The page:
Did You Know? Challenges Faced by Individuals Reentering Communities from Prison

Barriers to healthcare, restrictions on housing and employment options, and a lack of education and support among the community are just a few of the obstacles faced by men and women coming out of prison.

Anything worth doing is hard, but for individuals attempting to reenter society after incarceration, doing worthwhile things can be even harder. Barriers to healthcare, restrictions on housing and employment options, and a lack of education and support among the community are just a few of the obstacles faced by men and women coming out of prison.


An individual doesn’t overcome them by accident; success is always the product of hard work, determination, and a dedicated support system for their journey. Having the right people in their corner who will see their value, advocate for them, and walk side by side can make a lifechanging difference for an individual, their family, and the entire community.


This is why The Way Back provides unparalleled, transformative reentry support to formerly incarcerated individuals to help them go from crisis to self-sufficiency. Incarceration doesn’t define a life—but a second chance can.


There is a lot the average person does not know about life in prison and the barriers to reentry.

Learning about these challenges can help grow our capacity for compassion and enable us to support these men and women in critical areas of need.


Did you know? Some prisons don’t have air conditioning.

Many prisons in the State of Texas do not provide air conditioning for their inmates. More than two-thirds of the state’s 100 prisons don’t have air conditioning in most living areas, putting tens of thousands of men and women in increasingly dangerous conditions. The lack of proper cooling systems has led to heat-related deaths among prisoners and prison officers. Prisoners have been forced to sit in swelteringly hot cells with no access to cool water, showers, or air conditioning.


These deaths have cost millions of taxpayer dollars in wrongful death and civil rights lawsuits—in one such case the cost of the legal battle to block air conditioning in an aging prison was $7 million, while the actual installation costs were only $4 million.


A few years ago the Texas House passed a measure to incrementally install air conditioning in all prisons by 2029, capping total costs at $300 million. Lawmakers didn’t provide the money, however, and the Senate never took up the bill. This year, the House had been pushing to include $545 million—a hefty sum, though a relative drop in the bucket in the state budget—to cover two phases of a four-phase plan to install air conditioning in all Texas prisons by 2031. But the Senate dashed those hopes, offering no money for that purpose.


The health of those in prison and those who work in prisons is a humanitarian concern and deserves compassion—and compassionate solutions.


Did you know? Those reentering from prison face limited access to physical, behavioral, and mental healthcare. 

Dallas ranks in the bottom three percent of cities in the country for health insurance rates. This makes it the second least insured large city in the country—Houston, Texas takes the number one spot. In fact, Texas has nine out of ten of the country’s worst citywide health insurance rates.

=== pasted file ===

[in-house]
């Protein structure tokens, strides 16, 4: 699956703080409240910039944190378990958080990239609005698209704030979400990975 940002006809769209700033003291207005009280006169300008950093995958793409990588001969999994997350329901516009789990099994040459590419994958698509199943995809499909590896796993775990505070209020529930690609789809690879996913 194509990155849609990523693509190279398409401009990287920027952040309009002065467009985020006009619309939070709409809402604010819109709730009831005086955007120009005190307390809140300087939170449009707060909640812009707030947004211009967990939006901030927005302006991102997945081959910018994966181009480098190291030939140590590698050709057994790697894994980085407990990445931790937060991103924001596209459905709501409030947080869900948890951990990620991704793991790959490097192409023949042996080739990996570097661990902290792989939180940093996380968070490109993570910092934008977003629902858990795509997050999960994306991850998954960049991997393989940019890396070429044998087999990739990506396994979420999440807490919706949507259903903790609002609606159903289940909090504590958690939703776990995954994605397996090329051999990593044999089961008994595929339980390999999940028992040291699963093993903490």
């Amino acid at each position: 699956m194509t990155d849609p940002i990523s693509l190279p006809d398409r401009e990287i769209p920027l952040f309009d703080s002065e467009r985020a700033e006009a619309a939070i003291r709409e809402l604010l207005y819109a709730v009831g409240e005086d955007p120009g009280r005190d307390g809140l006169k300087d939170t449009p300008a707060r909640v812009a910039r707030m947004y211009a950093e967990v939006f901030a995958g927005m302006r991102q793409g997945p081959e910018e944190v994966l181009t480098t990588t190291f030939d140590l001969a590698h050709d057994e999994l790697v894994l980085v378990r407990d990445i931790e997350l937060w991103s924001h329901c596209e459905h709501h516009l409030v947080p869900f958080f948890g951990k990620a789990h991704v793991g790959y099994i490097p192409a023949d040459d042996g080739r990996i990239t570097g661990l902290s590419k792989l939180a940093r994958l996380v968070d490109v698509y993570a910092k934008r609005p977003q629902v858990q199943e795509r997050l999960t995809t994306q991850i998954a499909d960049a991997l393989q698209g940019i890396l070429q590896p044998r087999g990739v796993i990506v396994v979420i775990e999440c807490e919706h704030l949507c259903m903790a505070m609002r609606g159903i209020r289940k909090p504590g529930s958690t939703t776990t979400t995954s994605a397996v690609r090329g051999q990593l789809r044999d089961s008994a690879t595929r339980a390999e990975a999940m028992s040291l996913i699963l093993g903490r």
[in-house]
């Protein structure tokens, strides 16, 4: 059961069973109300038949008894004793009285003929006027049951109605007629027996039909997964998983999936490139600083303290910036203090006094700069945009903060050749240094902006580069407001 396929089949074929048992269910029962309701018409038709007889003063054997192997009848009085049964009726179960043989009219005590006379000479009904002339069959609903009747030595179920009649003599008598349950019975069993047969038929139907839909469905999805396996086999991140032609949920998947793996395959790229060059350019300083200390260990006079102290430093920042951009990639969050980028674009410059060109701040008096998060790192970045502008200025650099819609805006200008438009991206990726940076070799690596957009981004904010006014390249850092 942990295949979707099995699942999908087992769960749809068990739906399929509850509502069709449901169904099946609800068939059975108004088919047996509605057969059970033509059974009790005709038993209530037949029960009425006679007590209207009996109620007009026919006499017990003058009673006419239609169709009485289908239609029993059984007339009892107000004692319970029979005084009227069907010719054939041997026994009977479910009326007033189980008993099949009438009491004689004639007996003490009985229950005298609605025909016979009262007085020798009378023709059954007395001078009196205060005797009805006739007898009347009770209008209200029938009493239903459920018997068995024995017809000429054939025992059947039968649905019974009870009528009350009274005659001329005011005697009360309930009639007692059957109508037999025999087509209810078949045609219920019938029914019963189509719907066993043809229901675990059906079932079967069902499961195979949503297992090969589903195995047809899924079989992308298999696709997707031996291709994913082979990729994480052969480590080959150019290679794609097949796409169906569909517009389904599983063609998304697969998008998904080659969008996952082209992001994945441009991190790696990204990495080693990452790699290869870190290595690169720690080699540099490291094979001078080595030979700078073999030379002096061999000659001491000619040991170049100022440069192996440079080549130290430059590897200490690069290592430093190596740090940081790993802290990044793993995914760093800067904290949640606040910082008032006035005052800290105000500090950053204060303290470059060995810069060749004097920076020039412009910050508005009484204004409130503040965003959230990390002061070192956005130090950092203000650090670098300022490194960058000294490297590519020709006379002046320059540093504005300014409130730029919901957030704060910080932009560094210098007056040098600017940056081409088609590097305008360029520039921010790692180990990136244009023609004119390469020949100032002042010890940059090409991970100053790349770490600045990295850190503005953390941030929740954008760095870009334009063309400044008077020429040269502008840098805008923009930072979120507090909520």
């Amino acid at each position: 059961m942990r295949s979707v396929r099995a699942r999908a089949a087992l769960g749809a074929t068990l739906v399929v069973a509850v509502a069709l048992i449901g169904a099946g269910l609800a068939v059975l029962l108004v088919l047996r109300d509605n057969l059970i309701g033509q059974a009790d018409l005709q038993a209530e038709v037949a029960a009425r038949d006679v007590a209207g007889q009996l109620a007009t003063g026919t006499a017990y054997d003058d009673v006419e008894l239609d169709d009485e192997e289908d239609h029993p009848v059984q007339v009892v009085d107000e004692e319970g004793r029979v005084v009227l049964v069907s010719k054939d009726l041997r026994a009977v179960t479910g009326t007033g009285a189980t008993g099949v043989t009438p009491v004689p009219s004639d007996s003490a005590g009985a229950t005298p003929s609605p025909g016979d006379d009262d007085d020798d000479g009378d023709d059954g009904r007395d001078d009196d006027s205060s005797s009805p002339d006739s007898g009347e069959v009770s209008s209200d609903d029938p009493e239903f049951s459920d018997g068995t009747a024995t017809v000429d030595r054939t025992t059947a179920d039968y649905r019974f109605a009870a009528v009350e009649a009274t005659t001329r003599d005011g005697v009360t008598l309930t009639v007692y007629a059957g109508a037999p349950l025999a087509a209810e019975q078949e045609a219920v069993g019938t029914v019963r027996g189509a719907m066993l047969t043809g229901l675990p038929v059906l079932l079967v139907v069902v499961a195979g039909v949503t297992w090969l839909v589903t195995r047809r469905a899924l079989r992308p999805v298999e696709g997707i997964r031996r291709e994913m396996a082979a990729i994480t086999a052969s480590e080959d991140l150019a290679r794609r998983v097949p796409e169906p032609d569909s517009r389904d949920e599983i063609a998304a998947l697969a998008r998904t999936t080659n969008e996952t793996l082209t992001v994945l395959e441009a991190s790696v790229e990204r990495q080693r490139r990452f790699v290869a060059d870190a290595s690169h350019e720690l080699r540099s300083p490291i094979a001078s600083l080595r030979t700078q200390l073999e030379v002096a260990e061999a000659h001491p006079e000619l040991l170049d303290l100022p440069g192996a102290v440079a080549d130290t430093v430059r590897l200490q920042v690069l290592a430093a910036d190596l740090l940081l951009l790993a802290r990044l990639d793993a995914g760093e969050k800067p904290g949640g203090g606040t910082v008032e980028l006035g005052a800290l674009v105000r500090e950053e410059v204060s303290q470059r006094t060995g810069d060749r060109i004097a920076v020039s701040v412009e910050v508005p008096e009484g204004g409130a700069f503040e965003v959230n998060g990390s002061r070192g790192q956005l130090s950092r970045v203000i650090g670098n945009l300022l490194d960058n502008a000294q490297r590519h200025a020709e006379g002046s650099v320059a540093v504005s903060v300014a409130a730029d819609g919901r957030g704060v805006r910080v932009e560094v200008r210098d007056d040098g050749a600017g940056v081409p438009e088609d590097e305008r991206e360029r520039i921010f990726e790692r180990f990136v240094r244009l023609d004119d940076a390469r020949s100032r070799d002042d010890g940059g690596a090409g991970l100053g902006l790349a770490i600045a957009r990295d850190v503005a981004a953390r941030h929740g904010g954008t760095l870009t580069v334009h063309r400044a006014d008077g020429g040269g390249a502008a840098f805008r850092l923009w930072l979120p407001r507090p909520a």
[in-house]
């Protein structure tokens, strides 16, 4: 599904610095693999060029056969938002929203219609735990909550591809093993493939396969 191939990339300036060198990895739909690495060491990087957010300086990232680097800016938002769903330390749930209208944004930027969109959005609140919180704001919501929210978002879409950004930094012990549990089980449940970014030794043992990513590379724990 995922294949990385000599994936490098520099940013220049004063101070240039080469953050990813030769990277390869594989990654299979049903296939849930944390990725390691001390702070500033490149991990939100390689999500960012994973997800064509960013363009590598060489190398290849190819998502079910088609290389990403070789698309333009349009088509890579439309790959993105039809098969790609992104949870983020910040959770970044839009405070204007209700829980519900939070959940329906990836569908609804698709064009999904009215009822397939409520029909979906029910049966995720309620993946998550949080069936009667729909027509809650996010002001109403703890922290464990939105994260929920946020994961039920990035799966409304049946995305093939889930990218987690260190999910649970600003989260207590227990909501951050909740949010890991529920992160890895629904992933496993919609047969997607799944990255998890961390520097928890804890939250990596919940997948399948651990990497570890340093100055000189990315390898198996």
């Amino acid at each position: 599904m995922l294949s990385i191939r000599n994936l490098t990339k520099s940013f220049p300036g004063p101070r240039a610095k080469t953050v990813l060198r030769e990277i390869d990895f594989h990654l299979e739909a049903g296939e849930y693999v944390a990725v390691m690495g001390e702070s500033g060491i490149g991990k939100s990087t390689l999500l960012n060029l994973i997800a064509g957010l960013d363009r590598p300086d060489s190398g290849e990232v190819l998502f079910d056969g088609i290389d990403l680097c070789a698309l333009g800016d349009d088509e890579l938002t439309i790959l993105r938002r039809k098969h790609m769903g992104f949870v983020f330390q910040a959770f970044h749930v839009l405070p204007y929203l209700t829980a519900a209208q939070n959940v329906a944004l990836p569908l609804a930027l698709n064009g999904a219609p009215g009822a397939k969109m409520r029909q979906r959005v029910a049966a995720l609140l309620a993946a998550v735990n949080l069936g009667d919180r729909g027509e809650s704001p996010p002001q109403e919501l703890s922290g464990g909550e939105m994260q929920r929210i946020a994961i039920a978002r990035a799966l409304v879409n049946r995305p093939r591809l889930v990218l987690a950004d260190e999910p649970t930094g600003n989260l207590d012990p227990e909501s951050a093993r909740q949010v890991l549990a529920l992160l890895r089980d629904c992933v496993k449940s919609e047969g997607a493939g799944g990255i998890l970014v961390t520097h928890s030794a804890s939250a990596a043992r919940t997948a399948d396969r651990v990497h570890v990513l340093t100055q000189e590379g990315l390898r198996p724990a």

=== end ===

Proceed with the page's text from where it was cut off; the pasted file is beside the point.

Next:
If citizens without convictions in Texas face challenges in getting health insurance and proper healthcare, imagine how much more difficult it can be for a formerly incarcerated individual.


Without health insurance, many individuals go without the physical and mental healthcare they need to stay healthy and well. This can lead to compounding issues that build up over time to create much more serious health needs or emergencies.


Did you know? Being incarcerated can make it very difficult to find a job.

Most of us are aware that a conviction makes getting a good job very difficult. What’s more, any of the jobs available for someone with a prison record are low-skill jobs in food service, wholesale, maintenance, or manufacturing.


These industries come with few opportunities for advancement or additional training and education, as well as fewer benefits. Opportunities for jobs in public and private job sectors can be challenging to get as well because former offenders are unable to obtain professional and technical licenses.


Most states allow employers to refuse jobs to individuals who were previously arrested but never even convicted of a crime. Even when a job is secured, many previously incarcerated individuals are paid lower wages than they could have earned before incarceration. Some businesses have capitalized on the vulnerability of these circumstances and have exploited those with conviction histories by offering them lower wages and fewer working protections.


Poverty and hopelessness are massive factors in recidivism (the tendency to repeat an offense or relapse into criminal behavior). If an individual cannot find employment, housing, or health insurance, is it any wonder that a feeling of desperation may set in?


What you can do

Criminal conviction limits employment opportunities, public housing assistance, and social services. Even a minor criminal record creates substantial barriers and has far-reaching effects on families and communities. At The Way Back, we believe in giving our clients the support they need to achieve their greatest future potential.

By walking together with compassionate understanding and a desire to be a part of positive change, we can help someone overcome obstacles and create a brighter tomorrow. You can be a part of that second chance for someone. You can volunteer your time and services, or you can support The Way Back with a donation. Even a small, monthly recurring gift helps.

We are here to empower individuals, restore families, and create safer communities. Help us be part of the change by supporting The Way Back today.